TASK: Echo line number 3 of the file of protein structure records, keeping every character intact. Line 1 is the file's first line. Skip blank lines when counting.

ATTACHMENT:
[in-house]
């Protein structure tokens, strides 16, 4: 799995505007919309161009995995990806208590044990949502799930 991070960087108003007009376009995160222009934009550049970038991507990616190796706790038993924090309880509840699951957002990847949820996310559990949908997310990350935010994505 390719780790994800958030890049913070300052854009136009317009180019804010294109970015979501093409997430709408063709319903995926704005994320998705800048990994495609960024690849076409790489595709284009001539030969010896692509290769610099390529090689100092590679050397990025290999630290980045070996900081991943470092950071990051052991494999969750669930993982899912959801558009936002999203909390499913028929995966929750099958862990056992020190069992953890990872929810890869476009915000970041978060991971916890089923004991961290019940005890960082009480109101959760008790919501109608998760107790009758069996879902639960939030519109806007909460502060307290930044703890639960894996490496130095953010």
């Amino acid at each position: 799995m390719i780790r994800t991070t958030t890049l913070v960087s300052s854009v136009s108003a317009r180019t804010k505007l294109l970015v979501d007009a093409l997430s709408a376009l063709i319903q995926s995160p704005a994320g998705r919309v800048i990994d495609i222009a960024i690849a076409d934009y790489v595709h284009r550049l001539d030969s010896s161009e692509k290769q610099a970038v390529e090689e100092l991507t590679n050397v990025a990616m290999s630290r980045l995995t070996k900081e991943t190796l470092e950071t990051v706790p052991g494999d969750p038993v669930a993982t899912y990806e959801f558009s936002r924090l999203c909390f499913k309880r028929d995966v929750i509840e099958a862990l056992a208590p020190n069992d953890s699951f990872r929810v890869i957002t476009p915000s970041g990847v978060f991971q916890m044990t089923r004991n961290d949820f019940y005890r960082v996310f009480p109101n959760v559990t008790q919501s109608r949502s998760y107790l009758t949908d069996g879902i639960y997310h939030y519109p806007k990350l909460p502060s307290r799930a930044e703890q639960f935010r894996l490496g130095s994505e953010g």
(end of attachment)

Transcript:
């Amino acid at each position: 799995m390719i780790r994800t991070t958030t890049l913070v960087s300052s854009v136009s108003a317009r180019t804010k505007l294109l970015v979501d007009a093409l997430s709408a376009l063709i319903q995926s995160p704005a994320g998705r919309v800048i990994d495609i222009a960024i690849a076409d934009y790489v595709h284009r550049l001539d030969s010896s161009e692509k290769q610099a970038v390529e090689e100092l991507t590679n050397v990025a990616m290999s630290r980045l995995t070996k900081e991943t190796l470092e950071t990051v706790p052991g494999d969750p038993v669930a993982t899912y990806e959801f558009s936002r924090l999203c909390f499913k309880r028929d995966v929750i509840e099958a862990l056992a208590p020190n069992d953890s699951f990872r929810v890869i957002t476009p915000s970041g990847v978060f991971q916890m044990t089923r004991n961290d949820f019940y005890r960082v996310f009480p109101n959760v559990t008790q919501s109608r949502s998760y107790l009758t949908d069996g879902i639960y997310h939030y519109p806007k990350l909460p502060s307290r799930a930044e703890q639960f935010r894996l490496g130095s994505e953010g």